Generating a Jupyter Notebook for Glenn Berry’s Diagnostic Queries with PowerShell
The March release of Azure Data Studio now supports Jupyter Notebooks with SQL kernels. This is a very interesting feature that opens new possibilities, especially for presentations and for troubleshooting scenarios.
For presentations, it is fairly obvious what the use case is: you can prepare notebooks to show in your presentations, with code and results combined in a convenient way. It helps when you have to establish a workflow in your demos that the attendees can repeat at home when they download the demos for your presentation.
For troubleshooting scenarios, the interesting feature is the ability to include results inside a Notebook file, so that you can create an empty Notebook, send it to your client and make them run the queries and send it back to you with the results populated. For this particular usage scenario, the first thing that came to my mind is running the diagnostic queries by Glenn Berry in a Notebook.
Obviously, I don’t want to create such a Notebook manually by adding all the code cells one by one. Fortunately, PowerShell is my friend and can do the heavy lifting for me.
Unsurprisingly, dbatools comes to the rescue: André Kamman added a cmdlet that downloads, parses and executes Glenn Berry’s diagnostic queries and added the cmdlet to dbatools. The part that can help me is not a public function available to the user, but I can still go to GitHub and download the internal function Invoke-DbaDiagnosticQueryScriptParser for my needs.
The function returns a list of queries that I can use to generate the Jupyter Notebook:
In order to use the script, you need to provide the path to the file that contains the diagnostic queries and the path where the new Jupyter Notebook should be generated. Dbatools includes the latest version of the diagnostic scripts already, so you just need to choose which flavor you want to use. You will find all available scripts in the module directory of dbatools:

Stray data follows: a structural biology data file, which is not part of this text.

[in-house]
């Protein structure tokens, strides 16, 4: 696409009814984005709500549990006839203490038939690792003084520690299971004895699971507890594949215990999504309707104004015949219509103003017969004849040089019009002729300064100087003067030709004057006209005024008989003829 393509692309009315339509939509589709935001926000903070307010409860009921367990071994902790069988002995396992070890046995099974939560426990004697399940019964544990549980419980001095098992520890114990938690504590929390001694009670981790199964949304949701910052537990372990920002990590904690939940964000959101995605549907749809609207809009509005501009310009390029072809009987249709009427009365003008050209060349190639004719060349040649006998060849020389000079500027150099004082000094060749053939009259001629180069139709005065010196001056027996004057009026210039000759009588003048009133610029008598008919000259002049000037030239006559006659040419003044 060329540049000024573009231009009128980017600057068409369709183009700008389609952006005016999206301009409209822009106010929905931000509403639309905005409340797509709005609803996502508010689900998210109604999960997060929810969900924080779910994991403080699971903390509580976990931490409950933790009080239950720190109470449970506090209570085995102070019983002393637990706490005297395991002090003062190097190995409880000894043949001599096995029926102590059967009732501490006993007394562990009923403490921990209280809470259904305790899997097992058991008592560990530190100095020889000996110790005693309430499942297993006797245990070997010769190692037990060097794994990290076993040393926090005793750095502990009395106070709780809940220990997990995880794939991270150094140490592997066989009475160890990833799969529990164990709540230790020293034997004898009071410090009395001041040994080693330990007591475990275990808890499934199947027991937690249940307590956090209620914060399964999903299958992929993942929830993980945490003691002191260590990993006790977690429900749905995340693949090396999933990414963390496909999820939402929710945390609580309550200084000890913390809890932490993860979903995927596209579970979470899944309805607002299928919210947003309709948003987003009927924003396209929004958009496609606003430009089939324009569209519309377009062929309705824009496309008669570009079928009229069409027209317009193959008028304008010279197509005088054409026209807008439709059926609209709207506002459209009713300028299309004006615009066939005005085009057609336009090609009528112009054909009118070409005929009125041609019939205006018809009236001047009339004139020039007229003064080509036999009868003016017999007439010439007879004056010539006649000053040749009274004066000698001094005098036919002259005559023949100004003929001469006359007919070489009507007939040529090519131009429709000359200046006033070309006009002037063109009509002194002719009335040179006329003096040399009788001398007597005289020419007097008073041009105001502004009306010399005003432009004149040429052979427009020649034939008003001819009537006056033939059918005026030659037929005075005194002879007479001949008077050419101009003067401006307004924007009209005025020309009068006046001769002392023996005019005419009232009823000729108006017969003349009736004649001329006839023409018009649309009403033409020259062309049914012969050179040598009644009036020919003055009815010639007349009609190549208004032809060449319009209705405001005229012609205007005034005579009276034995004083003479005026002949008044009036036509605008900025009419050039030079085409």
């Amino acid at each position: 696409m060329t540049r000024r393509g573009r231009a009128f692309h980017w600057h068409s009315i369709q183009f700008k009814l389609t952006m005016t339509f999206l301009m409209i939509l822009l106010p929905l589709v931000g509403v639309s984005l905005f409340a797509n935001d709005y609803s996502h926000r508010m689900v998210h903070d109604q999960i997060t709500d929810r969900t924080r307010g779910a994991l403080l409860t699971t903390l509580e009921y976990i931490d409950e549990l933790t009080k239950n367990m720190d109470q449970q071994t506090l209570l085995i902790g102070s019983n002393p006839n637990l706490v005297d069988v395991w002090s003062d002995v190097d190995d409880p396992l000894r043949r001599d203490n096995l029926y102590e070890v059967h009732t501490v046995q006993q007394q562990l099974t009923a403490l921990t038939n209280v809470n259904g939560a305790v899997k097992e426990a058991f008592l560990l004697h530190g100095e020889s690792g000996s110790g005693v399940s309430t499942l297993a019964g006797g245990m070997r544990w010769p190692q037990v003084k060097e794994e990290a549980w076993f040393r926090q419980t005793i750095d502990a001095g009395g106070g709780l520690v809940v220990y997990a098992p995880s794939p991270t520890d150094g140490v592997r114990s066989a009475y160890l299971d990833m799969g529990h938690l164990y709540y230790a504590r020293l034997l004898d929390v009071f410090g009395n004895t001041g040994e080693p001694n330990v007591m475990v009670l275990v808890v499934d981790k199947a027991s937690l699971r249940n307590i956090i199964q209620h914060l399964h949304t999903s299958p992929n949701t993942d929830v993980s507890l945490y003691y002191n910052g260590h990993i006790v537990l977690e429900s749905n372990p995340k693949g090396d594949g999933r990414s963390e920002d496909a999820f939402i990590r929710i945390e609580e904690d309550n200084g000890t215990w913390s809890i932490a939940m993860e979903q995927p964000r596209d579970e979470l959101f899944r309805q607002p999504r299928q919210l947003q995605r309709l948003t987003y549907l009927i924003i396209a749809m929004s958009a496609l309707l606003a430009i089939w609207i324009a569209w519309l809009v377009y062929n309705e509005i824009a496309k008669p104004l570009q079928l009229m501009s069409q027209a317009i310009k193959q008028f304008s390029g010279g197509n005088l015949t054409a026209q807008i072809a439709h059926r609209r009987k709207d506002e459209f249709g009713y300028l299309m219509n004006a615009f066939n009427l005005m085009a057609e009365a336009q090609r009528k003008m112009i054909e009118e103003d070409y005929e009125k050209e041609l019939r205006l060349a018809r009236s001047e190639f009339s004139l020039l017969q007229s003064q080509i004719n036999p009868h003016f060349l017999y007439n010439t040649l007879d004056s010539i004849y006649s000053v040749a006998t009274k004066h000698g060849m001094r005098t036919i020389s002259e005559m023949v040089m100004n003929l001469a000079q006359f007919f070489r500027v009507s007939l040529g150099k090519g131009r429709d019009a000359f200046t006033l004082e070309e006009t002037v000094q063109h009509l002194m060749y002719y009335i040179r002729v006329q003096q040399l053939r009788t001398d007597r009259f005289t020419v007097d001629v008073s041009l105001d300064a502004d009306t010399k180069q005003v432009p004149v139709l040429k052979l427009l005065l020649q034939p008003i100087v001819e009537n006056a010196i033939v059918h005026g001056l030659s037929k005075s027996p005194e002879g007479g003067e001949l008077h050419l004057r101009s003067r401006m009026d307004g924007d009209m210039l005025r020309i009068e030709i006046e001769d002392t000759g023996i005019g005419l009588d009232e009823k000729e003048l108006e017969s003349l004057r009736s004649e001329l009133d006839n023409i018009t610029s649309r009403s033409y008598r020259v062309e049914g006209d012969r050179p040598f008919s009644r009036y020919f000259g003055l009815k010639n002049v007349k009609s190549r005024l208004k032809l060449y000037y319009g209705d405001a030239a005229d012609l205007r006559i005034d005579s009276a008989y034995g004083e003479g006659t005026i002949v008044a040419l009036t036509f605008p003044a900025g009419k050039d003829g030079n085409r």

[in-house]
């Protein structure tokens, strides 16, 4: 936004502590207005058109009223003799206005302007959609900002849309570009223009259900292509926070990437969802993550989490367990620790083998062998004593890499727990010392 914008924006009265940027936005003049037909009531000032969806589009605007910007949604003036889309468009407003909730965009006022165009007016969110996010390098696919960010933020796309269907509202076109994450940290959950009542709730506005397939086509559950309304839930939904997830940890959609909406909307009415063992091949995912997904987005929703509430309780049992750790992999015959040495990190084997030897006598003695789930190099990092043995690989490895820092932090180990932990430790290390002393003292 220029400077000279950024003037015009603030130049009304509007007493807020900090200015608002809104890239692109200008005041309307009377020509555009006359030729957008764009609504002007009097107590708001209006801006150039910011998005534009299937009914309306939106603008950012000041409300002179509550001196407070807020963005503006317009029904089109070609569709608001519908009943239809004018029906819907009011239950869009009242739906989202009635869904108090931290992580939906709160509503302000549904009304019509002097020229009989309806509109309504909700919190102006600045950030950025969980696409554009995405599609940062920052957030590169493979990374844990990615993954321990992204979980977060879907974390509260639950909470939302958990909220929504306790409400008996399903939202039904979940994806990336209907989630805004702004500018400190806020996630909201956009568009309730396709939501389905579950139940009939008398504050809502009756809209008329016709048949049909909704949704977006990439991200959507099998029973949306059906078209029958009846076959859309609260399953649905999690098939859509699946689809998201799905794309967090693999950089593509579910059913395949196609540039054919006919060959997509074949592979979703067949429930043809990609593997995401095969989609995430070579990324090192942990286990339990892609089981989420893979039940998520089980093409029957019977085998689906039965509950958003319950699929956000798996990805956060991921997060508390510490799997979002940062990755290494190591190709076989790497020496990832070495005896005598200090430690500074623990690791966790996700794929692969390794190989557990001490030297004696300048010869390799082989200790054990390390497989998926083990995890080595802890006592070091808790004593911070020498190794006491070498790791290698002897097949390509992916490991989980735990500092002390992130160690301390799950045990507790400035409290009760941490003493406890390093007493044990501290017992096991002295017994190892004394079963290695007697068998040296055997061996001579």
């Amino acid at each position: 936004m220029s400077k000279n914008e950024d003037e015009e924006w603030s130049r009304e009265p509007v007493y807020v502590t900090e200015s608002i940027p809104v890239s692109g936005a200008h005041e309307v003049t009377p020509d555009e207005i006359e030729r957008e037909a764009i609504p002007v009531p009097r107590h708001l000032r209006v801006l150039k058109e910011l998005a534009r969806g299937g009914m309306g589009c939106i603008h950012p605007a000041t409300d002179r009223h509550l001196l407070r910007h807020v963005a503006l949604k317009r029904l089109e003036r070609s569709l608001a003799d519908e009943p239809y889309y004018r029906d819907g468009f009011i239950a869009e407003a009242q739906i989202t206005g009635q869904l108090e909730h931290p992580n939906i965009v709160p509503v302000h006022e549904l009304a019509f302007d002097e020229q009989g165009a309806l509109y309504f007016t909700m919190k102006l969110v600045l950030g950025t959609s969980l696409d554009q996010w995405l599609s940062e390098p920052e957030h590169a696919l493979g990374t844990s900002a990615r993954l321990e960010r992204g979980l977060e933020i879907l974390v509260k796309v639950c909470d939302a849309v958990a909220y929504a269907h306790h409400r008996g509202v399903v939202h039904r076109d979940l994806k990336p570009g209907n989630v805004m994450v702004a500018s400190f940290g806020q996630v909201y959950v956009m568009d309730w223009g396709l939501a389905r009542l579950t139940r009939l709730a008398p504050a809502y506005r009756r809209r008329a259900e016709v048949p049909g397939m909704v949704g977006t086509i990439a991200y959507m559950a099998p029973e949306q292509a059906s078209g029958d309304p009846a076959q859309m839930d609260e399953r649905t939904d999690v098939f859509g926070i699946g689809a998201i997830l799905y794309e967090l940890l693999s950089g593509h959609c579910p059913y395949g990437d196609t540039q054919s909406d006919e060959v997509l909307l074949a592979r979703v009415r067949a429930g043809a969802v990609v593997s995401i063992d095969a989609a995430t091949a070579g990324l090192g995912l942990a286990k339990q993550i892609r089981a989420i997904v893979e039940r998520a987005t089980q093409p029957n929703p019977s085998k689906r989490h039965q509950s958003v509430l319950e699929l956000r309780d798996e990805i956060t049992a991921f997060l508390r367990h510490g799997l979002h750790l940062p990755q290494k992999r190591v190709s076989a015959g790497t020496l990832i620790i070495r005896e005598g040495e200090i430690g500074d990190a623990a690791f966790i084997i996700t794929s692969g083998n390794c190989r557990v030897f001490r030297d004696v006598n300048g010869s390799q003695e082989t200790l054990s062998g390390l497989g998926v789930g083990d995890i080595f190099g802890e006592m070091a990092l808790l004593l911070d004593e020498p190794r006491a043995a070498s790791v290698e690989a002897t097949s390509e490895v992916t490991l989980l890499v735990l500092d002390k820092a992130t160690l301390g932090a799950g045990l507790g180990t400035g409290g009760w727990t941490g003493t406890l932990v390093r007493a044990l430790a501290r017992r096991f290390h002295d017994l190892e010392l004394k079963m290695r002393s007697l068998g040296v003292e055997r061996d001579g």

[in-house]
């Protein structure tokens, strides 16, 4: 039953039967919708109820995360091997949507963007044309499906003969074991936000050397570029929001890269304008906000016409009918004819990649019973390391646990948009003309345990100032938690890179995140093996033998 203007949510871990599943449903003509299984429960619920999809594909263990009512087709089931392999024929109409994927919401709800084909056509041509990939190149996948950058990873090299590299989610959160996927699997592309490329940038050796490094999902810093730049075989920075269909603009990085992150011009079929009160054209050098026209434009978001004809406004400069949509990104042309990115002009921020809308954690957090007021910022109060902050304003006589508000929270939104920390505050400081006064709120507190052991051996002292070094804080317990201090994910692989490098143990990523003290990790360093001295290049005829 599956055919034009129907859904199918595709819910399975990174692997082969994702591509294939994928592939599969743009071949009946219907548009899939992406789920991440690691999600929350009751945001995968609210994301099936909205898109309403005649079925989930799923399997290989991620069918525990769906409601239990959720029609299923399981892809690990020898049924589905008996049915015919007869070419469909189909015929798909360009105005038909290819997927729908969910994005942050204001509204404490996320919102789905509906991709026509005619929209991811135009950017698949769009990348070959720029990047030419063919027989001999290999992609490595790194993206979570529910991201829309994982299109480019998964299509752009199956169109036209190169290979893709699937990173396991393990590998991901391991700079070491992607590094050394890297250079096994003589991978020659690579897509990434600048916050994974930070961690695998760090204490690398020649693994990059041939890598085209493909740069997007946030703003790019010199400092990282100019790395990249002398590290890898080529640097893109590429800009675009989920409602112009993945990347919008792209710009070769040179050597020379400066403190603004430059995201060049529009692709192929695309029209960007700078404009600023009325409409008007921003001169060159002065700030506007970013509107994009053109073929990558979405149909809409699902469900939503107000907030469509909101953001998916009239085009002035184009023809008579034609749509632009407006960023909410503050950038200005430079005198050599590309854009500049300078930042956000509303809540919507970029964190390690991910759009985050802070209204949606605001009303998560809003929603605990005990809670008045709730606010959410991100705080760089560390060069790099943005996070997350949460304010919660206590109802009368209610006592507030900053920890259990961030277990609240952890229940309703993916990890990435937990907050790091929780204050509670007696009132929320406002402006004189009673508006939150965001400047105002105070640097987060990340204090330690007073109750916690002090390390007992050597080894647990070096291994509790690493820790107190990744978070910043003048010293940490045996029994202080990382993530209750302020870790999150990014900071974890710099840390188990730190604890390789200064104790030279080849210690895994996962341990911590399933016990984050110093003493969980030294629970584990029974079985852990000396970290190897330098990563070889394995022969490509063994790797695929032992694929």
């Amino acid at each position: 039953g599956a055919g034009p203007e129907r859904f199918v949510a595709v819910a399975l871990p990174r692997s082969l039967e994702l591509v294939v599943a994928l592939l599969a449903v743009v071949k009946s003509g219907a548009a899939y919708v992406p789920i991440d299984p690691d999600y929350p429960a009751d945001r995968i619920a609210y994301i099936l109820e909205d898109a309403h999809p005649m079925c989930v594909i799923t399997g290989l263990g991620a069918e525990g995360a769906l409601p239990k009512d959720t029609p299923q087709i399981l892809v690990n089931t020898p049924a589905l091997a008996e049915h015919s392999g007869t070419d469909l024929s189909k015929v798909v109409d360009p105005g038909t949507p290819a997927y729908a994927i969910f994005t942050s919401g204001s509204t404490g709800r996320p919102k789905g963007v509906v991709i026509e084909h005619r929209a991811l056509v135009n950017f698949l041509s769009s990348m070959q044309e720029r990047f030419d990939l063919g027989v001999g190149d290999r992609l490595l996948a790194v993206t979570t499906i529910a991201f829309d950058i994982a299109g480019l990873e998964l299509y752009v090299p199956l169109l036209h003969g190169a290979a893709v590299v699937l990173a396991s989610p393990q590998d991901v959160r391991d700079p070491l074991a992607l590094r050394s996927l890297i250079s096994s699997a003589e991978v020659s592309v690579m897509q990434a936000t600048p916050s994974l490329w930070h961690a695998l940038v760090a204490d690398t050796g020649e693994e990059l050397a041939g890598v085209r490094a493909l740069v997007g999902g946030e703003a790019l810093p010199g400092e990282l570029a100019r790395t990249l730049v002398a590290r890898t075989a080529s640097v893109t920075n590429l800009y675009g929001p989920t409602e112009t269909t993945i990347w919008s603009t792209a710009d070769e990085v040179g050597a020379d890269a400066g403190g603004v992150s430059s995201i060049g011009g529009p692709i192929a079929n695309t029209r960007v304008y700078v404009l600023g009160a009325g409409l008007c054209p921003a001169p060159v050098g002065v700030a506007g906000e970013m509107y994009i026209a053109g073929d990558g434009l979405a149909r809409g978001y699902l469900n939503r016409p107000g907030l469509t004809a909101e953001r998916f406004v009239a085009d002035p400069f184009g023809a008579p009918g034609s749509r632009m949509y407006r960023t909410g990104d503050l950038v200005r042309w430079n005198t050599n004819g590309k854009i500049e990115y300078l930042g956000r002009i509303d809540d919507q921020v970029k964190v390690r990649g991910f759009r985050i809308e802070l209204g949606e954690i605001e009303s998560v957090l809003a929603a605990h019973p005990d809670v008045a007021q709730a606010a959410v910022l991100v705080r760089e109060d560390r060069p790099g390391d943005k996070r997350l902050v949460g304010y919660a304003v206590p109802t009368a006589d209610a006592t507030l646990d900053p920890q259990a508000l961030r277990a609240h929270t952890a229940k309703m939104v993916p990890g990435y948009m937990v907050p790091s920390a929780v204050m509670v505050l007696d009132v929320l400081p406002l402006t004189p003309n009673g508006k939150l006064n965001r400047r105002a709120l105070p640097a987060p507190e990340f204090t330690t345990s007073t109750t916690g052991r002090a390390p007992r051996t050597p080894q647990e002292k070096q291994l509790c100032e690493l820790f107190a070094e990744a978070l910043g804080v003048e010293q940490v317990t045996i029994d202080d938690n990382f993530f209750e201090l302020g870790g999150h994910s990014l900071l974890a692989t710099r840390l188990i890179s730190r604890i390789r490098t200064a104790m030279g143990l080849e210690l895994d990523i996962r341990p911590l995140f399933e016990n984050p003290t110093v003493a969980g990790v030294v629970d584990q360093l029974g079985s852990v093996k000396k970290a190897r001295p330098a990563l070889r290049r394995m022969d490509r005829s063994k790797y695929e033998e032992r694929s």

$dbatoolsPath = Split-Path -parent (Get-Module -ListAvailable dbatools).path $dbatoolsPath Get-ChildItem "$dbatoolsPath\bin\diagnosticquery" | Select-Object Name
The script above produces this output:
C:\Program Files\WindowsPowerShell\Modules\dbatools\0.9.777 Name ---- SQLServerDiagnosticQueries_2005_201901.sql SQLServerDiagnosticQueries_2008R2_201901.sql SQLServerDiagnosticQueries_2008_201901.sql SQLServerDiagnosticQueries_2012_201901.sql SQLServerDiagnosticQueries_2014_201901.sql SQLServerDiagnosticQueries_2016SP2_201901.sql SQLServerDiagnosticQueries_2016_201901.sql SQLServerDiagnosticQueries_2017_201901.sql SQLServerDiagnosticQueries_2019_201901.sql SQLServerDiagnosticQueries_AzureSQLDatabase_201901.sql
Once you decide which file to use, you can pass it to the script:
create-diagnostic-notebook.ps1 ` -diagnosticScriptPath "C:\Program Files\WindowsPowerShell\Modules\dbatools\0.9.777\bin\diagnosticquery\SQLServerDiagnosticQueries_2019_201901.sql" ` -notebookOutputPath "diagnostic-notebook.ipynb"
What you obtain is a Jupyter Notebook that you can open in Azure Data Studio:
This is nice way to incorporate the code and results in a single file, that you can review offline later. This also allows you to send the empty notebook to a remote client, ask to run one or more queries and send back the notebook including the results for you to review.